Even the Japanese Now Say U.S. Workers Are More Productive

By Sherwood Ross 1996, Reuters News Service | St Louis Post-Dispatch (MO), September 2, 1996 | Go to article overview

Even the Japanese Now Say U.S. Workers Are More Productive


Sherwood Ross 1996, Reuters News Service, St Louis Post-Dispatch (MO)


This Labor Day, American workers can take pride in the fact that while their wages are not the highest in the world, their productivity is.

American workers came under attack four years ago when a Japanese politician called them "illiterate" and "lazy," igniting a trans-Pacific war of words. But some of the biggest boosters of American workers today are managers of Japanese-owned companies doing business in the United States.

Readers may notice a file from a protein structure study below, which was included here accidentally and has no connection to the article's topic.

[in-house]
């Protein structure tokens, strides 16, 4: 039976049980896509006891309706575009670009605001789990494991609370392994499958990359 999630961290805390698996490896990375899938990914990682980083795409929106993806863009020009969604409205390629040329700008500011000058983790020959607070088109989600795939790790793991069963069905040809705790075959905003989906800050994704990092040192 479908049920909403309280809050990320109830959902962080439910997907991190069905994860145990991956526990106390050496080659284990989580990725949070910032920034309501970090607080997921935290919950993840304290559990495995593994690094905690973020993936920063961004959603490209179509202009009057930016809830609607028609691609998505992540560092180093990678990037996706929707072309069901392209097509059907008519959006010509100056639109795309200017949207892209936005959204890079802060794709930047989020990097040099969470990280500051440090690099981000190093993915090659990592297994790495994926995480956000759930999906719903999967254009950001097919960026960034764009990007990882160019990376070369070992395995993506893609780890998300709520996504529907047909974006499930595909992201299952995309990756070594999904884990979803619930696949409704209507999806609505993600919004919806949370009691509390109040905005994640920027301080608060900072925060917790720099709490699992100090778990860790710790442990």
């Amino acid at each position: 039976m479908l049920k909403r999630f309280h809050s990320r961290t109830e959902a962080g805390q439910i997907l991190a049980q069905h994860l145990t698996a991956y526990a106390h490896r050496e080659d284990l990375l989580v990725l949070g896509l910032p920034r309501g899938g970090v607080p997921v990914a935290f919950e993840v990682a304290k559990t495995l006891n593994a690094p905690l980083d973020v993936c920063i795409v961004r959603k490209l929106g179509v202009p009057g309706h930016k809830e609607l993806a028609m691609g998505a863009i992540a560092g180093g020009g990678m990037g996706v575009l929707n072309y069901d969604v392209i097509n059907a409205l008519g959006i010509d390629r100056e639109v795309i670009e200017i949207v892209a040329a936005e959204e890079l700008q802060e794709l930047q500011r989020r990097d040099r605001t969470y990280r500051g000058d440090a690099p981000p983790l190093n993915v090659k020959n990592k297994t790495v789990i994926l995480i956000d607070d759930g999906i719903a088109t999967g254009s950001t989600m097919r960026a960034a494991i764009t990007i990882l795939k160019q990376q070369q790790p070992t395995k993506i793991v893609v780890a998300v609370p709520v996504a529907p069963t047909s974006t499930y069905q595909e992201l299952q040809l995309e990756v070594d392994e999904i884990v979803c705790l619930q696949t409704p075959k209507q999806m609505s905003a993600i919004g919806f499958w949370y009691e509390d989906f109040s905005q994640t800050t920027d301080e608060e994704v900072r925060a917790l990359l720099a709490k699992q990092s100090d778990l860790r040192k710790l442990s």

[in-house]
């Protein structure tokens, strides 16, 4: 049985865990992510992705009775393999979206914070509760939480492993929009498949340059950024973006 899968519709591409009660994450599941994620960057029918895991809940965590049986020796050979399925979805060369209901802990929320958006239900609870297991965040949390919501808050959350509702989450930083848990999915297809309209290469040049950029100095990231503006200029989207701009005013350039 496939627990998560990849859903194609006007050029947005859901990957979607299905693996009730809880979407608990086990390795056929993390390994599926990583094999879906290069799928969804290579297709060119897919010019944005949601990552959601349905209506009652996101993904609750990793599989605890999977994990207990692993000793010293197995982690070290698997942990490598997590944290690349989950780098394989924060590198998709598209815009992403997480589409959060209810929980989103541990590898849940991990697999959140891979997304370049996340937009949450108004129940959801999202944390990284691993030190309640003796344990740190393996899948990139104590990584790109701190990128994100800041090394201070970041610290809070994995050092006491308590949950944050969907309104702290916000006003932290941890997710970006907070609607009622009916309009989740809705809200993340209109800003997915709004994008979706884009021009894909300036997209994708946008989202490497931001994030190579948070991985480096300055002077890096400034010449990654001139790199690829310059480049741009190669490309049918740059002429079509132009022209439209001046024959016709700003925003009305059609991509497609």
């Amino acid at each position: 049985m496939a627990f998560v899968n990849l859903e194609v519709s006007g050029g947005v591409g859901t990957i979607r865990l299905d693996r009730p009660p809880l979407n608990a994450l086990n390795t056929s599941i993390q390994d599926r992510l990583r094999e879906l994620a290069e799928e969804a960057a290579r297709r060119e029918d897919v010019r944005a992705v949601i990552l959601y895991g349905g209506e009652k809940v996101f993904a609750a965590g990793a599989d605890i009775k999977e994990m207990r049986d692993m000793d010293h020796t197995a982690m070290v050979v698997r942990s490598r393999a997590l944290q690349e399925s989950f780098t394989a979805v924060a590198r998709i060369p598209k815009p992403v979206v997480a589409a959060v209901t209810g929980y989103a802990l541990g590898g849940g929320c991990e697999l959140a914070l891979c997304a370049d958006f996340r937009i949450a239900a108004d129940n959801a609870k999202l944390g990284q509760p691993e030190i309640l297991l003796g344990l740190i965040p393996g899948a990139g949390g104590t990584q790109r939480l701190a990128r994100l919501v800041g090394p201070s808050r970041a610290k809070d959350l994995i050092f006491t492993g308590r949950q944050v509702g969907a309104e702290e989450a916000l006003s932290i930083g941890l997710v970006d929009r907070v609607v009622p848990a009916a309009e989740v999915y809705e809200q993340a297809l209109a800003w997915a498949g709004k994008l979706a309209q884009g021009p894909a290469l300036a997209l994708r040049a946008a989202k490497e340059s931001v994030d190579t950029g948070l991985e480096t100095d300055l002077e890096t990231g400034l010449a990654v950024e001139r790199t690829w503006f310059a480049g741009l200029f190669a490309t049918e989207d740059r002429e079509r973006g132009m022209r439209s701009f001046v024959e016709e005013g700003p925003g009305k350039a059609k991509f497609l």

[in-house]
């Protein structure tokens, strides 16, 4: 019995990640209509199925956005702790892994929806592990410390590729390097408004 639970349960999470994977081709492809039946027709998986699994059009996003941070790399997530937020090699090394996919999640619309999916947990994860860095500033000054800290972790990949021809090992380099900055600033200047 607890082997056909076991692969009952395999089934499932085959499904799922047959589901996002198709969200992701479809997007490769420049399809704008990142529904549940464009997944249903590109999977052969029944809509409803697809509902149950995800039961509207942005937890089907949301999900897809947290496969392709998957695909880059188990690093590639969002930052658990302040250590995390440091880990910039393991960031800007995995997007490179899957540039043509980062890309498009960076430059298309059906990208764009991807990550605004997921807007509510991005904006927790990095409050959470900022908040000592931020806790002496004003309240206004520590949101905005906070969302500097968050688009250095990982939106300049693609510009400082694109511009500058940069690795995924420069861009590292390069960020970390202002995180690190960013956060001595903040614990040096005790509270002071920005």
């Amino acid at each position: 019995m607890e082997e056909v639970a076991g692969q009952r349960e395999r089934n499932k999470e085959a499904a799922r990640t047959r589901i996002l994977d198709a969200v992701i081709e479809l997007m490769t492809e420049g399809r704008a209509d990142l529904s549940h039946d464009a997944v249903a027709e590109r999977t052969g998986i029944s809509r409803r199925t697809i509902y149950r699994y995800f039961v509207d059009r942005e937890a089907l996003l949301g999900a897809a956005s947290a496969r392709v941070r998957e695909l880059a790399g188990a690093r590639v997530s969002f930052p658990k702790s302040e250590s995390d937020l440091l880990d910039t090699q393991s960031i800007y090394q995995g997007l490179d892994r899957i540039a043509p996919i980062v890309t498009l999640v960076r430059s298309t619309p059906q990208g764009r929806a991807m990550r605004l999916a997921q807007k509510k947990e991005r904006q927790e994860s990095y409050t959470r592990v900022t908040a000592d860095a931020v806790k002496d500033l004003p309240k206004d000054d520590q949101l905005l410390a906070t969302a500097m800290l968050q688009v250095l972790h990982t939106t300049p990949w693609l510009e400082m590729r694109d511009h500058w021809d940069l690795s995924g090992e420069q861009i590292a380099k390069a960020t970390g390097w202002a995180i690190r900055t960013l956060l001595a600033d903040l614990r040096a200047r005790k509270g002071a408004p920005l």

"Generally speaking, we think the productivity of American workers is as good as Japanese workers," said Kenjiro Ishihara, vice president of consumer electronics maker Toshiba America Inc. in New York. "American workers are really terrific," said Teruko Secor at Fujisankei Communications International, which employs news researchers. "They work as hard as can be. You can see they really love their job, not just a means of making money." At ceramics maker Kyocera America in San Diego, vice president and plant manager Eiji Tanaka said, "If you have clear goal-setting, it does n't make any difference" (where you manufacture). Productivity of Kyocera's U.S. workers, he said, "is comparable to workers in Japan." "The culture of Japanese and American workers is very different," said Christopher Poland, project leader for Honda's Acura CL plant in East Liberty, Ohio, who has also managed work teams in Japan. "But I don't see any big difference between (them) in terms of productivity." "A human being can only work so fast and so hard in so many hours," Poland said. "I've worked in our facilities in Thailand, Malaysia, and Mexico and I don't think there's any difference in the work ethic," said Honda senior manager Steve Bishop. Not all Japanese executives agree, and there are arguments to back the opinions of both sides, experts said. Isao Matsmaru, executive vice president of TDK Ferrite Corp., a maker of magnets in Shawnee, Okla., said U.S. workers' productivity is "not so bad" but that Japanese workers' was "much higher" because of their "belief in the company." William Lewis, director of the McKinsey Global Institute, part of the global consulting firm, said, "On aggregate, the U.S. has the most productive work force in the world. …

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